Fifteen years after their critically acclaimed debut self-titled album (produced by the legendary punk producer John Feldmann), The Used present us with The Canyon. Headed into the studio earlier this year, The Canyon was released as their seventh studio album, this is The Used’s first release without guitarist, Quinn Allman, paving the way for new guitarist, Justin Shekoski, who also played on their 2016 live album Live & Acoustic at the Palace.
As with many alternative rock bands of the 2000’s, it’s at times difficult to pinpoint a genre The Used can be categorised into outside of their alternative rock scene, crossing over between emo, hardcore, rock, punk and pop. The Used have delivered many epic angst anthems, ‘The Taste of Ink’, ‘Buried Myself Alive’, ‘All That I’ve Got’, ‘The Bird and the Worm’, all being favourites amongst the emo set. Not to forget the 2005 collaborate with My Chemical Romance of the Queen and David Bowie anthem “Under Pressure”.
The Canyon moves out of the confines of what traditional expectations are of record from a band with the success and background of The Used.
Firstly, Bert McCracken, thank you for sharing. There’s no denying this album is intimate, raw and personal, that’s inescapable. Recorded at the historic, Valentine Studios, and produced by the legendary Ross Robinson (Slipknot, Korn, The Cure, At the Drive-In), The Canyon is stripped bare, recorded entirely on tape. With an epic offering of 17 tracks, over a 79 minute time frame, with 5 tracks hitting over the 5 minute mark, the tone is set for what to expect from this listening experience.
The tracks differ from each song, some acoustic and soft, through to thrashy rock ballads and pop singalongs. Raw emotions, trials, adventures and politics are all explored throughout the journey of The Canyon.
Opening track ‘For You’ is a heart-felt tribute to Bert’s long-time friend, who sadly recently passed. Through conversation, exploring what would he say to his friend if he had “5 minutes to hold Tregen’s hand…what could we possibly say in those moments…all I want to say to you is your love never leaves me alone” before he sobs and calmly pours out his heart in poetry and song. This is certainly as honest and raw as an artist gets.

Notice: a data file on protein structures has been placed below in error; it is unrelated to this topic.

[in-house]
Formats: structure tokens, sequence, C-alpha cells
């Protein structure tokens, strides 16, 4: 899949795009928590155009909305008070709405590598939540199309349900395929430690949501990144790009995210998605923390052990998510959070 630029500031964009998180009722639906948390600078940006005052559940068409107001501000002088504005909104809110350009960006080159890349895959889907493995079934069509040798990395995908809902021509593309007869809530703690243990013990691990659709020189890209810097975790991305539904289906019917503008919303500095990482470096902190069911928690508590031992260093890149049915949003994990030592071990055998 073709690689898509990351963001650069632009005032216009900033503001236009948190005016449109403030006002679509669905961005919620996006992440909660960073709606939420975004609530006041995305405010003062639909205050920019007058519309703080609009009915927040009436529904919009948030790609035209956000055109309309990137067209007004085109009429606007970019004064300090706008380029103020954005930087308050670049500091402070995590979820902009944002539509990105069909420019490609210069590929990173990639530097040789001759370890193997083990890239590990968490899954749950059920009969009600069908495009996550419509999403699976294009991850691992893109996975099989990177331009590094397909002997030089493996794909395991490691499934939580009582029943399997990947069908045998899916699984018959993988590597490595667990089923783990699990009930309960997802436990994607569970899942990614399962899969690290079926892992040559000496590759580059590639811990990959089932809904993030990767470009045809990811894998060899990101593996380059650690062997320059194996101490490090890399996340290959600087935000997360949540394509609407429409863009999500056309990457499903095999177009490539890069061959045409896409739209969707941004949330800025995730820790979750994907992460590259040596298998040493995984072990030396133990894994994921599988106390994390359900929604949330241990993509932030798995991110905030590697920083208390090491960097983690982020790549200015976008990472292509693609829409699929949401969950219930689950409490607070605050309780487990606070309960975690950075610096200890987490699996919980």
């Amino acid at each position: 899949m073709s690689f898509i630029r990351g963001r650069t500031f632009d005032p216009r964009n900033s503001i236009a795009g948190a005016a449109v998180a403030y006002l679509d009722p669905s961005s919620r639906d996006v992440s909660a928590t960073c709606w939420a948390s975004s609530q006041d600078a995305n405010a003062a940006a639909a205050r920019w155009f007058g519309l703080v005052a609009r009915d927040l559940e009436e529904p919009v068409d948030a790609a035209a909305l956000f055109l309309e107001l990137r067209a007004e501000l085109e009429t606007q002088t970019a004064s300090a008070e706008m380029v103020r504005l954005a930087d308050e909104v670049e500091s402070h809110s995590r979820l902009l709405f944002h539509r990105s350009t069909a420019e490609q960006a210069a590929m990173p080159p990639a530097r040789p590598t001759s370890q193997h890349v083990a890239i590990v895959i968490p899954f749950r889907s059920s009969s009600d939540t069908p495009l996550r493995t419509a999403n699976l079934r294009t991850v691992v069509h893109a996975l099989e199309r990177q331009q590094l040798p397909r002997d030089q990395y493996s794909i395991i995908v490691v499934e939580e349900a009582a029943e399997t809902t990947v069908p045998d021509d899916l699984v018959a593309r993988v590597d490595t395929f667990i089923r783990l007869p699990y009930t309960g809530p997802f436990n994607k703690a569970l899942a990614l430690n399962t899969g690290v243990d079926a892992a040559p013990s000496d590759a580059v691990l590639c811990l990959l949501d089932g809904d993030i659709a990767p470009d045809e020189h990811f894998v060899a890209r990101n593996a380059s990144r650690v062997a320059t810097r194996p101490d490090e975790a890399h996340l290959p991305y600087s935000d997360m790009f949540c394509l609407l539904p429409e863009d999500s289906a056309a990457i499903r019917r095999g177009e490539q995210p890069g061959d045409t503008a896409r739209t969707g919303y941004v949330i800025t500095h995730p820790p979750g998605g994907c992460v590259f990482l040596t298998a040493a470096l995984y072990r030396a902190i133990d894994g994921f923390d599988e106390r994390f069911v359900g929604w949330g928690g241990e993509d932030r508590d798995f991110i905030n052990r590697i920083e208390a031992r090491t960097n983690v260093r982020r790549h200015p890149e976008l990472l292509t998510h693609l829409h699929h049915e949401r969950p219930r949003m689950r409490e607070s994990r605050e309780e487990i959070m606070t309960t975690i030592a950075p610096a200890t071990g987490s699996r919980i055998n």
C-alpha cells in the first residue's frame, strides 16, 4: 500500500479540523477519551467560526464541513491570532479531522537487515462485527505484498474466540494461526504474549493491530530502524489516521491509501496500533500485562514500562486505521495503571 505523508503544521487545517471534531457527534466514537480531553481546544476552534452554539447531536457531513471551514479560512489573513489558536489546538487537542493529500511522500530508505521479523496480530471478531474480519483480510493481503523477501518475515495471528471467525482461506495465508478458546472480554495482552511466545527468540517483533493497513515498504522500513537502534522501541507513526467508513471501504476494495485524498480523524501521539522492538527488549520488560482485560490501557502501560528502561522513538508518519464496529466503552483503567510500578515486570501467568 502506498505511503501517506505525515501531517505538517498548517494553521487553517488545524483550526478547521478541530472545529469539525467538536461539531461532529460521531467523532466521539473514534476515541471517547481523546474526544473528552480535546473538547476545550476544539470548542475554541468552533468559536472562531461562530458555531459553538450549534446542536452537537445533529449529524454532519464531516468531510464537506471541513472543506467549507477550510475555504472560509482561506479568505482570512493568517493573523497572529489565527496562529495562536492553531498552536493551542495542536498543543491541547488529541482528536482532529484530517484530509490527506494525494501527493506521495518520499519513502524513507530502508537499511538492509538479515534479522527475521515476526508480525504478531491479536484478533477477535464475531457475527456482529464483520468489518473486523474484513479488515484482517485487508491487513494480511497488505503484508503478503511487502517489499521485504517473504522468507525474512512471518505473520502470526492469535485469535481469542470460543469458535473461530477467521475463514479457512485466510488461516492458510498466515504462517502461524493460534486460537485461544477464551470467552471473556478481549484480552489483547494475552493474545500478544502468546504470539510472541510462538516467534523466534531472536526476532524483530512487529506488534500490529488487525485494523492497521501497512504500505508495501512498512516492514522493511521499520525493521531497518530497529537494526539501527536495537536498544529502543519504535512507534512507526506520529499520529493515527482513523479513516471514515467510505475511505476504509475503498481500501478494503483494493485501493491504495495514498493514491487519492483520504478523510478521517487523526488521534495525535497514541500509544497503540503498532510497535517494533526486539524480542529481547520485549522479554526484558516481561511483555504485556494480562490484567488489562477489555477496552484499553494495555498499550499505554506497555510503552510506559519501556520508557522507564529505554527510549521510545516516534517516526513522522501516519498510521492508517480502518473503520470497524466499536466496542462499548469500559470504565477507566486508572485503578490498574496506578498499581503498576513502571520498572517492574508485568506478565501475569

The indie, distant, echoing vocals of ‘Vertigo Cave’ are punchy and has the angst of The Used we have come to expect. Personal favourites are ‘Upper Falls’ with its intro of dreamy sweetness and pop sensibilities and positive tone despite its darkness reflecting upon love and loss, and “Over and Over Again” which is so catchy it sticks in your head for days, and Bert’s strained vocals are perfectly aligned to its popiness.
The variation continues with ‘The Quiet War’, insert with a little rap, delivering political messaging, and “Moon Dream” which begins with child’s voice, followed by violins and Bert’s gentle vocals whispering “there there there”. The dirty fuzz intro and typical The Used sound, ‘The Nexus’, has quiet a theatrical feel and guitar solo, and a creepy laugh slotted in to tie it all off. There is a thoughtfulness and prettiness about the sound of “The Mouth Of The Canyon”, escalating into a rock song then ending in something I can only describe as reminiscent of a Rocky Horror Show finale.‘
To be fully appreciated, The Canyon needs to be listened to in solitude. Not on the train commute to work, or your walk to the coffee shop for lunch. You must be present. Smell the air, touch the grass, feel the breeze on your eyelashes. It sends the listener into a space of mindfulness.
On first listen, The Canyon can be confusing and is a challenging, and somewhat difficult listen. But moving past this and casting aside expectations, it is a comforting, peaceful and thought-provoking record. My best advice is to not attempt to make sense of the album. Just listen. And take from it what you will.
By the end of the 79 minutes, there is a feeling of being cleansed, feeling lighter. Suddenly those things that were on your mind earlier, have been lifted as you come to the realisation of what is actually important to you and the clarity of gratefulness for what you have right at this moment.
This is an album to be consumed in the right state of mind, in the right surroundings. For you. The Canyon is a psychadelic rock, indie, alternative rock pop escape. And I like it.